Chechnya president unhurt in bombing of his motorcade

One presidential guard is killed, 3 others hurt in attack in Grozny

July 14, 2004|By NEW YORK TIMES NEWS SERVICE

MOSCOW - A remotely detonated bomb struck the motorcade of Chechnya's acting president yesterday in the capital of Grozny, killing a presidential guard and demonstrating again the resilience and skill of the republic's separatist militants.

The president, Sergei Abramov, narrowly escaped injury, although three other members of his entourage were injured, according to Ruslan Alkhanov, commander of a special police task force.

Russian news agencies reported that Abramov had been touring the ruined city with managers of a construction company, reviewing sites for potential reconstruction. The bomb detonated just after his vehicle passed by.

"It was large," Alkhanov said in a telephone interview. "Enough to badly damage an armored car."

The carefully timed attack, occurring two months after Abramov's predecessor was assassinated in a bomb blast while watching a public ceremony, raised further questions about Moscow's official position that the long-simmering war in Chechnya is under control.

The bomb exploded hours after the end of an overnight battle in the mountain village of Avtury, where Chechen special services soldiers loyal to the Kremlin fought with militants in a series of extended skirmishes.

Ramzan Kadyrov, the son of the late president and commander of a small army that supports the Russian-backed government, said in an appearance on the NTV television network that six of his fighters had been killed and that at least seven militants had died.

The war in Chechnya, now in its fifth year, has shown signs of slipping from Moscow's control, and perhaps spreading to other regions in the Caucasus.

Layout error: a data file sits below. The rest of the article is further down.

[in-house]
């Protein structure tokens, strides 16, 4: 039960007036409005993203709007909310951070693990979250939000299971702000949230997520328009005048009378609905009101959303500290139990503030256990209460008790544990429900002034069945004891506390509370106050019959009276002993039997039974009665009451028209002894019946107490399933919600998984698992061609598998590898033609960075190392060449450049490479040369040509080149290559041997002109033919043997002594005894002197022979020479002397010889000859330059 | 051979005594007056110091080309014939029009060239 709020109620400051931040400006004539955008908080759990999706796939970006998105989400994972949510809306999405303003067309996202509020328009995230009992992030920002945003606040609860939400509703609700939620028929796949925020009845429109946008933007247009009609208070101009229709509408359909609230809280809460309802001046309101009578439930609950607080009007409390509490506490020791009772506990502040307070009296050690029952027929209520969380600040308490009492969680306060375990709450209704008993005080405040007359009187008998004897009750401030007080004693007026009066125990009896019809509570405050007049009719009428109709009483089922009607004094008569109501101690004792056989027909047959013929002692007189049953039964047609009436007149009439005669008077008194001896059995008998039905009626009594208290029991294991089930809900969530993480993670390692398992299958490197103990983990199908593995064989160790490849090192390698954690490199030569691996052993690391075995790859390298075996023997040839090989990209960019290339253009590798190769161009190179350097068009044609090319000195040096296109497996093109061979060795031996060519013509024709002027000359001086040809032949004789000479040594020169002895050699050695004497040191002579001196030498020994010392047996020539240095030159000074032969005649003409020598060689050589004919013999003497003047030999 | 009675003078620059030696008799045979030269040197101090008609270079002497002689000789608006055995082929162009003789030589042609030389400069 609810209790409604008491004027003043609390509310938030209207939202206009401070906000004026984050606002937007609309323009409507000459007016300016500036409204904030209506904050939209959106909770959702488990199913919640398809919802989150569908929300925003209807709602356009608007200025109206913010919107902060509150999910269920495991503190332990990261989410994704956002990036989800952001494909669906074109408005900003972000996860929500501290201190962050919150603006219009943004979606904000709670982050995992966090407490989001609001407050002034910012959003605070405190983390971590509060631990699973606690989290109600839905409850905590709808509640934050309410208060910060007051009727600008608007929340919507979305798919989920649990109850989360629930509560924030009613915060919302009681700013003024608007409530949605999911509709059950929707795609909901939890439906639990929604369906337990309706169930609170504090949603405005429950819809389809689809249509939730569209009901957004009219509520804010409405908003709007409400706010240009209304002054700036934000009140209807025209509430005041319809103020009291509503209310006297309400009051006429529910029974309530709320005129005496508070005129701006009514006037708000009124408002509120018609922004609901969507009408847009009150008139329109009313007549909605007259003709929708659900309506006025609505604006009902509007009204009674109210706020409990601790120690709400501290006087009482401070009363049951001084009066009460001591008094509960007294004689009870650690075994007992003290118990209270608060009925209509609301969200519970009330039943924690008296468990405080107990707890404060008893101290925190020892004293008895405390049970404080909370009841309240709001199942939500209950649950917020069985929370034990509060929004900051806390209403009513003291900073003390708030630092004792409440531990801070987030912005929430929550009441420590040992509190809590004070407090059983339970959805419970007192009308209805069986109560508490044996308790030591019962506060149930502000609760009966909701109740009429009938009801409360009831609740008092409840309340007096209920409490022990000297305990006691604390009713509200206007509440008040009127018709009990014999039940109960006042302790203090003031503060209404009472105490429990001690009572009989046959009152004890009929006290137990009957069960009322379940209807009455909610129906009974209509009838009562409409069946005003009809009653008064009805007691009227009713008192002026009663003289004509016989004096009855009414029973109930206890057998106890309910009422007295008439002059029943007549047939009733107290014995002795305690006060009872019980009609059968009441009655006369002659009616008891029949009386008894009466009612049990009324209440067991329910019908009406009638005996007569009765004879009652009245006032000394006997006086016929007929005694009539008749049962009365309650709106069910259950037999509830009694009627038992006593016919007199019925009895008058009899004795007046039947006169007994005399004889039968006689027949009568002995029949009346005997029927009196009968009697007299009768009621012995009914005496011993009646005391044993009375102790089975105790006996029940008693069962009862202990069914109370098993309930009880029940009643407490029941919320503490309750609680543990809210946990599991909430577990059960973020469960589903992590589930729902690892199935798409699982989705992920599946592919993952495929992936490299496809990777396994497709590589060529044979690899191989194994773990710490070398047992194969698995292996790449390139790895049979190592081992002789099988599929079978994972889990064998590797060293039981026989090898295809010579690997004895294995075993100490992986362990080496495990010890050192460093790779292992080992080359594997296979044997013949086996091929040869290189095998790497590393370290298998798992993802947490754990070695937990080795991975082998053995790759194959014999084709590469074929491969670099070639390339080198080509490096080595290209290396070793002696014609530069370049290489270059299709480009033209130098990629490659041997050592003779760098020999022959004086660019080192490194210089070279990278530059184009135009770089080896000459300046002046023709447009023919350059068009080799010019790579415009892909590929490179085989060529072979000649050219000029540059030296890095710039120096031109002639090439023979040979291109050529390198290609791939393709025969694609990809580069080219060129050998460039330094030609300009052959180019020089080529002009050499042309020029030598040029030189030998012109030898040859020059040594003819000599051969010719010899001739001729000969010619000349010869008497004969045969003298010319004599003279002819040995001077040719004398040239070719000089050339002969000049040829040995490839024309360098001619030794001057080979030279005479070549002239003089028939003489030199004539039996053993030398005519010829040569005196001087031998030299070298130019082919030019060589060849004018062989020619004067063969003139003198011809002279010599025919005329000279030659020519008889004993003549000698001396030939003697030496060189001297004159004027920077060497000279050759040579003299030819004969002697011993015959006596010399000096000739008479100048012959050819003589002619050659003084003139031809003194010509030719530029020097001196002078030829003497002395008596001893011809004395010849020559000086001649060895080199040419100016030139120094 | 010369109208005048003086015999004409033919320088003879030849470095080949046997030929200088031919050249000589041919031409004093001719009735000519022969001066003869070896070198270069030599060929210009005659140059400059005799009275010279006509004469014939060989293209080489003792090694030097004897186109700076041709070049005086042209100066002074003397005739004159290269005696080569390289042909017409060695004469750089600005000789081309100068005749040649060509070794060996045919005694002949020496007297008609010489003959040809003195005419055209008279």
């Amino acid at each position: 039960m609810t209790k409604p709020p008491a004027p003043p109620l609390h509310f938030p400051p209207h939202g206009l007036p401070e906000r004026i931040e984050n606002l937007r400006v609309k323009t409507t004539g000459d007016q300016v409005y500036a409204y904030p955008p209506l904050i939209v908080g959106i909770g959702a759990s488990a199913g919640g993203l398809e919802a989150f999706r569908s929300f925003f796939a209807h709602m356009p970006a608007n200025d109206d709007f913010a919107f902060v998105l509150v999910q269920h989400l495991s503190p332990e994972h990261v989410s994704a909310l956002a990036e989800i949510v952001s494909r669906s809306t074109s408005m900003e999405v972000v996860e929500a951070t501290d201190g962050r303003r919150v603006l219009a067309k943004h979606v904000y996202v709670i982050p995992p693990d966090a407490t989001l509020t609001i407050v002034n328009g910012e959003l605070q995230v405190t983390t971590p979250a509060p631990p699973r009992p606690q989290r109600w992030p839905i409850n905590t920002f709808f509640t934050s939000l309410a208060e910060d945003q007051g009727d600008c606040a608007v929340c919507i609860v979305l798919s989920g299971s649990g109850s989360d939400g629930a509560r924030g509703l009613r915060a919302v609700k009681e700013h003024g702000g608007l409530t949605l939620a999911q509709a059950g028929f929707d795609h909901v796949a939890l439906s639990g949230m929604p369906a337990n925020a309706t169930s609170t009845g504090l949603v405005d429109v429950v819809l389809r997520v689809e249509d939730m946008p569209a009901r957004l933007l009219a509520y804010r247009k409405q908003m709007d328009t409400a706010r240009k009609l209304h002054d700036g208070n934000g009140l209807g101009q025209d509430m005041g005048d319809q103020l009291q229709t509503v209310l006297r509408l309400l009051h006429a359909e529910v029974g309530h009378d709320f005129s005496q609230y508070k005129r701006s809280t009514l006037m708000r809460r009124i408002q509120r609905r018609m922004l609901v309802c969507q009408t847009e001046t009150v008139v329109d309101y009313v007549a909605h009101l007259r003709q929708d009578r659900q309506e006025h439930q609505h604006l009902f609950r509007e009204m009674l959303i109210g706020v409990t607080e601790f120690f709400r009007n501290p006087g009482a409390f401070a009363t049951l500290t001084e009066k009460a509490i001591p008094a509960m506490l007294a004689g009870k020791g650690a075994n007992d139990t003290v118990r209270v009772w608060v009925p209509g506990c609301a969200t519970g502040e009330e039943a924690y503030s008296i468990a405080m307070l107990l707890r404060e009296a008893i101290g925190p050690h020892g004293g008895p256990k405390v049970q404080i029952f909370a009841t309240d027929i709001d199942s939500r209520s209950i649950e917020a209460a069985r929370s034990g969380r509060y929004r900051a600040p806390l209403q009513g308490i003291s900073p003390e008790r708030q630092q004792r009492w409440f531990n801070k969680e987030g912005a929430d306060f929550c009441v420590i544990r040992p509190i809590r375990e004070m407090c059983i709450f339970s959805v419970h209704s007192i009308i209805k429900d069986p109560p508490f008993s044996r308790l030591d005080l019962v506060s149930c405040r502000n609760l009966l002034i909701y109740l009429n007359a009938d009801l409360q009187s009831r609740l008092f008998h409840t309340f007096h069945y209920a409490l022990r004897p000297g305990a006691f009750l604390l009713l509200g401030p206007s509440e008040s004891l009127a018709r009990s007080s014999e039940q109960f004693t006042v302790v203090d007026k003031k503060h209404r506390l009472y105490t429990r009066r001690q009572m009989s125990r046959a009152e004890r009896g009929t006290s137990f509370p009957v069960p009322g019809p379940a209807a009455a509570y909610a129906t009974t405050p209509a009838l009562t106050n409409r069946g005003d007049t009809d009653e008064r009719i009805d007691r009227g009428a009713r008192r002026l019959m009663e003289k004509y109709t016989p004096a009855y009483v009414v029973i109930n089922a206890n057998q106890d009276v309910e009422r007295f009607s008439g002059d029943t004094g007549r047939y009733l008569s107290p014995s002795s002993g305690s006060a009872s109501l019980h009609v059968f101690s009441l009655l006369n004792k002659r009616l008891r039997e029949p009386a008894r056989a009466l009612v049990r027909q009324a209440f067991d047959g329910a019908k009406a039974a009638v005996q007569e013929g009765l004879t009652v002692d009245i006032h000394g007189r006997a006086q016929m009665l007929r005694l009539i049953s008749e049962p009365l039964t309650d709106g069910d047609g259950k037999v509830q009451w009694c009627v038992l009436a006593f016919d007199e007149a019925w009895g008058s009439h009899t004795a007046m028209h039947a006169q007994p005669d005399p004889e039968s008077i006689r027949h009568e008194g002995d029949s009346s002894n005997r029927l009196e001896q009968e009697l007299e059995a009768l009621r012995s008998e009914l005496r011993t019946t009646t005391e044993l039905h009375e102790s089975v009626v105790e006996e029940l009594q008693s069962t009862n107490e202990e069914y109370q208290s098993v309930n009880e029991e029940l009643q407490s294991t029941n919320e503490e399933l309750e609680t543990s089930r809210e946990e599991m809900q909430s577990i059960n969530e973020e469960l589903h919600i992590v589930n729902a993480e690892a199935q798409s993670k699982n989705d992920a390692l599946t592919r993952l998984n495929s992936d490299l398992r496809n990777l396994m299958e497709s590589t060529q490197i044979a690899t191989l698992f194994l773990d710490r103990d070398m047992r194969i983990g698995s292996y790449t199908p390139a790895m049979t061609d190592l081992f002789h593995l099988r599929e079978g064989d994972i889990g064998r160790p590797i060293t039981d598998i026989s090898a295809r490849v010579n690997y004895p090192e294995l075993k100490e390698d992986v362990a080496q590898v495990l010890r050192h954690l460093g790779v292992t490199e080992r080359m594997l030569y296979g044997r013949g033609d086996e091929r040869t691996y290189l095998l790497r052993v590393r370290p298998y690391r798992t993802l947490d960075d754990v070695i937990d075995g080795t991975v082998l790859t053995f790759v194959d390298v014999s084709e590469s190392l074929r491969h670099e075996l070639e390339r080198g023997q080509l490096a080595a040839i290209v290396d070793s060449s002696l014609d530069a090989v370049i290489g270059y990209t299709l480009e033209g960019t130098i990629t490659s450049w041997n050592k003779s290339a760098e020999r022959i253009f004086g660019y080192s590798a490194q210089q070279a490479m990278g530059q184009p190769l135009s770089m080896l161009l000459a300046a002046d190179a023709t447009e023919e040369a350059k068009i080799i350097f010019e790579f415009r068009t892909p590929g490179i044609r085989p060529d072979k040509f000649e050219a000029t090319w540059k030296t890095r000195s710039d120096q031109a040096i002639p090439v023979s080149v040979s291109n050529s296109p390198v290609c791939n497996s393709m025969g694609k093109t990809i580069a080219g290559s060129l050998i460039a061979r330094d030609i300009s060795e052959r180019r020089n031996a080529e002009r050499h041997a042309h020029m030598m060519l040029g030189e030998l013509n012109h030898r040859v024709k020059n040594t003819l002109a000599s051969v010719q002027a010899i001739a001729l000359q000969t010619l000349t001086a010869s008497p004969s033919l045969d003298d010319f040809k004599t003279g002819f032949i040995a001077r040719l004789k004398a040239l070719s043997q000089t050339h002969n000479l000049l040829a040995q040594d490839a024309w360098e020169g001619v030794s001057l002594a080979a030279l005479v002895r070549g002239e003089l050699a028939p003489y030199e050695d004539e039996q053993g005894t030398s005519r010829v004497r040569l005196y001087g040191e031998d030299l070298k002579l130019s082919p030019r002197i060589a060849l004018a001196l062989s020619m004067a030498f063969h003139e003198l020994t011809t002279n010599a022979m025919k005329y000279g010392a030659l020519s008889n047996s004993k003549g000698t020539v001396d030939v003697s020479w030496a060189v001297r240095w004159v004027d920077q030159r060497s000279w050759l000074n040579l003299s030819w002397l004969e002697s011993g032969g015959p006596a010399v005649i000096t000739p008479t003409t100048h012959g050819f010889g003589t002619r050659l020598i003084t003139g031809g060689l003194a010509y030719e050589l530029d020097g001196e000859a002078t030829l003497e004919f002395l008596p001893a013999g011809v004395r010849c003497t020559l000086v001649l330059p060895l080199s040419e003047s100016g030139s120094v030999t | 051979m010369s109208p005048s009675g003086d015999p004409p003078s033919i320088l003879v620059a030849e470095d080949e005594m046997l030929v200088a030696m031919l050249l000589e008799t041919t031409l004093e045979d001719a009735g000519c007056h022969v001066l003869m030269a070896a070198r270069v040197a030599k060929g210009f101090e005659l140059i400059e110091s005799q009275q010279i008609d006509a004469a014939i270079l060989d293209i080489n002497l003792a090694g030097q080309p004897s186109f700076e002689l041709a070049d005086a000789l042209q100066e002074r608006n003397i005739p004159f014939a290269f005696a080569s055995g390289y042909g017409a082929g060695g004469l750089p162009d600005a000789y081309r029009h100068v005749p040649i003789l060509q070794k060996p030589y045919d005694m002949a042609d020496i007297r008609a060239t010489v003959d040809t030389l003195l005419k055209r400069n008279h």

Last month, the fighting briefly flared in the neighboring Russian republic of Ingushetia, where nearly 100 people were killed when Chechen and Ingush militants overran the authorities and controlled several roads and cities for a night.

The militants withdrew. No one seems to be certain where.

Late last week, a militant group calling itself the Military Council Majlis Al-Shura of Ingushetia declared a jihad in Ingushetia against Russia and also against local people who cooperate with the Russian government.

Both Chechnya and Ingushetia are overwhelmingly Muslim.

No one immediately claimed responsibility for the attack against the president yesterday.

After a bomb killed the elected president, Akhmad Kadyrov, a prominent Chechen militant leader, Shamil Basayev, said he had coordinated the assassination.

In a videotape delivered earlier this month to Al-Jazeera, the satellite television station in Qatar, Basayev vowed more attacks.

A special presidential election is planned in Chechnya for Aug. 29. Abramov, who appeared on television last night to demonstrate he had survived the assassination attempt, has not declared an intention to run.

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